though I still wish my finnish bank went back 13 years, because their design back then was better(the fucks by the way changed for couple of years in 2009 or so to using a java plugin for typing in the pin for no security benefit whatsoever! they stopped it now though... ).

but local association monopolies who are in good terms with each other tend to go for stupid standards - because they can agree on it. if the banks in s korea hadn't agreed on the crypto then it wouldn't be a standard.. someone is getting a shitload of money from the arrangement though from every bank.

Re:Taiwan does it too - Funny (0)

Anonymous Coward | about 6 months ago | (#45336069)

??

Re:Taiwan does it too (0)

Anonymous Coward | about 6 months ago | (#45336073)

Same with the government. While most public websites conform to standards, many internal systems require IE6, whether they use activeX or not.

SEED in Flash, Java, JS, NPAPI, or PPAPI (3, Interesting)

tepples (727027) | about 6 months ago | (#45335391)

Why hasn't the SEED cipher (RFC 4269) been reimplemented in Flash, Java, JavaScript, native code using an NPAPI plug-in (Netscape's counterpart to ActiveX, now used by Firefox), or native code using a PPAPI plug-in (Chrome's counterpart to ActiveX)? Without any chance of support for ActiveX on mobile phones or ARM-powered tablets, I'd guess it'd have to be.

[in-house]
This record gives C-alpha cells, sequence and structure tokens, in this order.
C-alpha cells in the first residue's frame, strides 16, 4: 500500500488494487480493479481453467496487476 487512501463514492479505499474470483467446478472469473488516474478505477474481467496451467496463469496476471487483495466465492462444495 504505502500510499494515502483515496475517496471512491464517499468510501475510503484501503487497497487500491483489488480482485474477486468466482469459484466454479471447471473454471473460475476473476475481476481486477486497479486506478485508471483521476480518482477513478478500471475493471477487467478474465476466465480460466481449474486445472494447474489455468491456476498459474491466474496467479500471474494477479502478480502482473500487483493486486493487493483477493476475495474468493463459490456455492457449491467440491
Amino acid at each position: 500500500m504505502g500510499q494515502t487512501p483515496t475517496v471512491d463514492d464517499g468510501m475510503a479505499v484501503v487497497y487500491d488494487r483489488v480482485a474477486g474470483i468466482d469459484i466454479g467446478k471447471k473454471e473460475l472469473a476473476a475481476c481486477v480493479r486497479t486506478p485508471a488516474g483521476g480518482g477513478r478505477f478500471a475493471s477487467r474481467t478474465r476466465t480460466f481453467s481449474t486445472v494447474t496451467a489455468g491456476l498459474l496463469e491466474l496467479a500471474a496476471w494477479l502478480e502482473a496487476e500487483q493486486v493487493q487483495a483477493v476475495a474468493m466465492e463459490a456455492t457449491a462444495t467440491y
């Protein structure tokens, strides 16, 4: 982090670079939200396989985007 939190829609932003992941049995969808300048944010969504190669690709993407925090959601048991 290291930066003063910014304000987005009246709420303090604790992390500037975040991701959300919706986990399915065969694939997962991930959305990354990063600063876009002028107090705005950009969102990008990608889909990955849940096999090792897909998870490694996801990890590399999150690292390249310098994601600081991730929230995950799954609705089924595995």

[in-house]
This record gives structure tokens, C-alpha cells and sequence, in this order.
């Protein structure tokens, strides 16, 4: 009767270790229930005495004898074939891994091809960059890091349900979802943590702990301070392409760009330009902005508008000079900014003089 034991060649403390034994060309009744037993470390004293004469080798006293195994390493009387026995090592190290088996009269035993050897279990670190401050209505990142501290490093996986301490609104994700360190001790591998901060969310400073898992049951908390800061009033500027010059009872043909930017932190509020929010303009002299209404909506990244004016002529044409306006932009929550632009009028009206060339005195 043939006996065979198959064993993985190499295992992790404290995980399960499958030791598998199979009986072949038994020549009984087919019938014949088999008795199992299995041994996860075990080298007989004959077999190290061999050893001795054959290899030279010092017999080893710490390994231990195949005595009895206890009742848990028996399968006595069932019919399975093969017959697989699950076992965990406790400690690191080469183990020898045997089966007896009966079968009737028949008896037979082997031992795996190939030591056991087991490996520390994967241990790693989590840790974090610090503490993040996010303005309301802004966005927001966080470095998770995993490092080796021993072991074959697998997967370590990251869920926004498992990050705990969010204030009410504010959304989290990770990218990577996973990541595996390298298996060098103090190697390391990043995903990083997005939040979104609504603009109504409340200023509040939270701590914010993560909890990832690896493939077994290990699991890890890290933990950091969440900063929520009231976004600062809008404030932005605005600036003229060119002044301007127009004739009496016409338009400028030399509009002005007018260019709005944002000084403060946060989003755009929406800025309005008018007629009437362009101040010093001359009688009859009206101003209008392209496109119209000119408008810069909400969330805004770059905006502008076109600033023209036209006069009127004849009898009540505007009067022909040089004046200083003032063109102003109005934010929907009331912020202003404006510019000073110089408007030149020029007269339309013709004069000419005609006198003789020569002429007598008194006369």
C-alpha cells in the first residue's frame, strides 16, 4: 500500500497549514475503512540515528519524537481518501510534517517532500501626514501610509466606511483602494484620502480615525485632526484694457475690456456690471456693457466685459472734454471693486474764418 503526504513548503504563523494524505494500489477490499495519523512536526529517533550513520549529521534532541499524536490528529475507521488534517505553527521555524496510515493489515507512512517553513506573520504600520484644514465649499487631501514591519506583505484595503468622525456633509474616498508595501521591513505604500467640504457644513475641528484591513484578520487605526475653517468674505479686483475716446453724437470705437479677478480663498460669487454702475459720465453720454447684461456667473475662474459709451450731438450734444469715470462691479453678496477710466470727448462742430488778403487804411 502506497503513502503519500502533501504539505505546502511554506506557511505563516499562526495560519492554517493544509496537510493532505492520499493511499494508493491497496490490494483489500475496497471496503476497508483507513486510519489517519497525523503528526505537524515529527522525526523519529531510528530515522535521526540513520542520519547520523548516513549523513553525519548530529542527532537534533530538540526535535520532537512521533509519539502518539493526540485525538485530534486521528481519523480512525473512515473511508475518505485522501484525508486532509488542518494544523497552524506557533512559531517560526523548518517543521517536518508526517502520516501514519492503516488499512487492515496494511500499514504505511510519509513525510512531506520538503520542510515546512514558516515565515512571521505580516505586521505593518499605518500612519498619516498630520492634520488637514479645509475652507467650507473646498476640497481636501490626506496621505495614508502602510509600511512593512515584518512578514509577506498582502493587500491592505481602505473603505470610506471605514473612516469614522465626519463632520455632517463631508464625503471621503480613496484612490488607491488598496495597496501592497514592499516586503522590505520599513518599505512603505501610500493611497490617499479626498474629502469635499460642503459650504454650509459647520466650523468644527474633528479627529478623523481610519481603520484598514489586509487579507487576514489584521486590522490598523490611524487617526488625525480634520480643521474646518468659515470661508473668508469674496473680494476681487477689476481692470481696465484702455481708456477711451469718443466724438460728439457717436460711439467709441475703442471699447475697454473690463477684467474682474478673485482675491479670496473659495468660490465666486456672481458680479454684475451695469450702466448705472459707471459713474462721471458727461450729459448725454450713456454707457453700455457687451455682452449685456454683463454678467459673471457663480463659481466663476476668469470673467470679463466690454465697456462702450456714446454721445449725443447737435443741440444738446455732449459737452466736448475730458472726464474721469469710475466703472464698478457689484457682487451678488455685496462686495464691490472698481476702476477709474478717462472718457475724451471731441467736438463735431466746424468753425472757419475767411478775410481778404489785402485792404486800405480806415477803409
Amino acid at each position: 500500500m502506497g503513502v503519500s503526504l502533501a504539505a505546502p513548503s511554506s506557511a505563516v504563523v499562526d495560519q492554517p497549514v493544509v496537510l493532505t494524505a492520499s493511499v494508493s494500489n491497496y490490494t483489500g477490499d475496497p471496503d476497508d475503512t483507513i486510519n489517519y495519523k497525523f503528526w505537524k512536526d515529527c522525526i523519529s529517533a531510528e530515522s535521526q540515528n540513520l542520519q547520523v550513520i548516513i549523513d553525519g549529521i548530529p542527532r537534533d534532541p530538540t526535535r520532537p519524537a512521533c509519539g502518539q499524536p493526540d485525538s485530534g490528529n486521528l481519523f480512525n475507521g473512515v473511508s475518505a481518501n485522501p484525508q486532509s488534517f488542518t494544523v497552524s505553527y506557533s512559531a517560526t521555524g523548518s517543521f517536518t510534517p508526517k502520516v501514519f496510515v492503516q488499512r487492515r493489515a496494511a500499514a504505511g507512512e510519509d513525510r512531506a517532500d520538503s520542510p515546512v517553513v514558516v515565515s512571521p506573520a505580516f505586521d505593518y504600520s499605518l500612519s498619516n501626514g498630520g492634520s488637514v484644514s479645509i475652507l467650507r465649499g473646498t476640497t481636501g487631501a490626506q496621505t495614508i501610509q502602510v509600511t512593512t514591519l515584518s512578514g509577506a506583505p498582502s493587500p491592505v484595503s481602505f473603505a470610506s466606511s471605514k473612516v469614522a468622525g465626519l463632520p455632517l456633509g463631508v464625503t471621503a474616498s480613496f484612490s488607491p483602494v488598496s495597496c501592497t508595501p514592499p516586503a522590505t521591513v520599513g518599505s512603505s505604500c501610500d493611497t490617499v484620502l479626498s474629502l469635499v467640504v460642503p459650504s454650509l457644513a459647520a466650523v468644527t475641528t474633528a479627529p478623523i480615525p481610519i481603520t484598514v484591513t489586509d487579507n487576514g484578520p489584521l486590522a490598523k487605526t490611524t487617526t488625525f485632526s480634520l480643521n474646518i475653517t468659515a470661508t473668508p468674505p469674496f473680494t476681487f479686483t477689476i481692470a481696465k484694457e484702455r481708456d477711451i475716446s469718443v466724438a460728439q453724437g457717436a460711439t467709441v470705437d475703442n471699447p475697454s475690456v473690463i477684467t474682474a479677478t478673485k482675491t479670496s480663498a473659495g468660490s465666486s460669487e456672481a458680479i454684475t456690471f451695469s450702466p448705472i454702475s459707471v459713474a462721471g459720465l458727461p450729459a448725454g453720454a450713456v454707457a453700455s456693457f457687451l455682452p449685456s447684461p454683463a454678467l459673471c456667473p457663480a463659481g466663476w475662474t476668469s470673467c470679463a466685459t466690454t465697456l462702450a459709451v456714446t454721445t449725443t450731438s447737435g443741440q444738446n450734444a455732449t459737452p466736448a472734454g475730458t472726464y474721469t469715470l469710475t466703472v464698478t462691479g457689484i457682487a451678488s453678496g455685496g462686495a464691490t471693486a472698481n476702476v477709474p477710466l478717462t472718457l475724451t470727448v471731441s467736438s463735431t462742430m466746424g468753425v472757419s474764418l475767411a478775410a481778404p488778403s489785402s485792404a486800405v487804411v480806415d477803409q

Re:SEED in Flash, Java, JS, NPAPI, or PPAPI (4, Informative)

Anonymous Coward | about 6 months ago | (#45335583)

Well, according to the Wikipedia article linked in the summary, it is is supported in NSS, and hence in Firefox (since version 3.5.4).

As for whether or not there is something else required as well as the cipher itself, dunno.

Re:SEED in Flash, Java, JS, NPAPI, or PPAPI (1)

fuzzyfuzzyfungus (1223518) | about 6 months ago | (#45335757)

I'd be inclined to wonder if the issue isn't the cypher itself; but maldesigned websites that won't talk to anything except IE with the expected ActiveX plugin... Unless it is unbelievably arcane, or proprietary and legally encumbered, hacking out at least a bad implementation shouldn't be a particularly gargantuan task. You wouldn't necessarily want to trust an enthusiastic-novice interpretation of anything crypto related; but if you just want 'implements the protocol, doesn't scream horribly' rather than 'doesn't make any subtle cryptographic mistakes', that's a much lower bar to clear.

Re:SEED in Flash, Java, JS, NPAPI, or PPAPI (0)

Anonymous Coward | about 6 months ago | (#45336189)